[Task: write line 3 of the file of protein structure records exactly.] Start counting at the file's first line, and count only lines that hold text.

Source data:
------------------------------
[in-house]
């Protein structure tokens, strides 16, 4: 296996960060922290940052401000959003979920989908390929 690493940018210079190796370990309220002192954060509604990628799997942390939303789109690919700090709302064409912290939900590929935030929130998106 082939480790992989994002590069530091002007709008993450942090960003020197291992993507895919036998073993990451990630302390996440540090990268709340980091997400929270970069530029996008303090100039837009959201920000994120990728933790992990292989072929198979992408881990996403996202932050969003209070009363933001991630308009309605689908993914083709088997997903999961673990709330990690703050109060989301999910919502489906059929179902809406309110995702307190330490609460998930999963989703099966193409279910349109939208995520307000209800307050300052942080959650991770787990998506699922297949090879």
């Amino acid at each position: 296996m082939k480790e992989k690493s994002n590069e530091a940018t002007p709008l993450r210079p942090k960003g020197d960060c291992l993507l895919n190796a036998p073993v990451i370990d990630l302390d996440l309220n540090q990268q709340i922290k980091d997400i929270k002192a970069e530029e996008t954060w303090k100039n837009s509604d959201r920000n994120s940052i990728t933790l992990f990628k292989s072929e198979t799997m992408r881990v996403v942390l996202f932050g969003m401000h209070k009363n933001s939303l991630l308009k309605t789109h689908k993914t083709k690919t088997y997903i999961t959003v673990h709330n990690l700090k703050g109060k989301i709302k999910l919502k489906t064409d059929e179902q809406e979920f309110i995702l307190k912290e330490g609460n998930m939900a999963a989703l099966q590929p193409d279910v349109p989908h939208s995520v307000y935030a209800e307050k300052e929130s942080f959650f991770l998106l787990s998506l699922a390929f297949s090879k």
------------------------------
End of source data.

């Amino acid at each position: 296996m082939k480790e992989k690493s994002n590069e530091a940018t002007p709008l993450r210079p942090k960003g020197d960060c291992l993507l895919n190796a036998p073993v990451i370990d990630l302390d996440l309220n540090q990268q709340i922290k980091d997400i929270k002192a970069e530029e996008t954060w303090k100039n837009s509604d959201r920000n994120s940052i990728t933790l992990f990628k292989s072929e198979t799997m992408r881990v996403v942390l996202f932050g969003m401000h209070k009363n933001s939303l991630l308009k309605t789109h689908k993914t083709k690919t088997y997903i999961t959003v673990h709330n990690l700090k703050g109060k989301i709302k999910l919502k489906t064409d059929e179902q809406e979920f309110i995702l307190k912290e330490g609460n998930m939900a999963a989703l099966q590929p193409d279910v349109p989908h939208s995520v307000y935030a209800e307050k300052e929130s942080f959650f991770l998106l787990s998506l699922a390929f297949s090879k």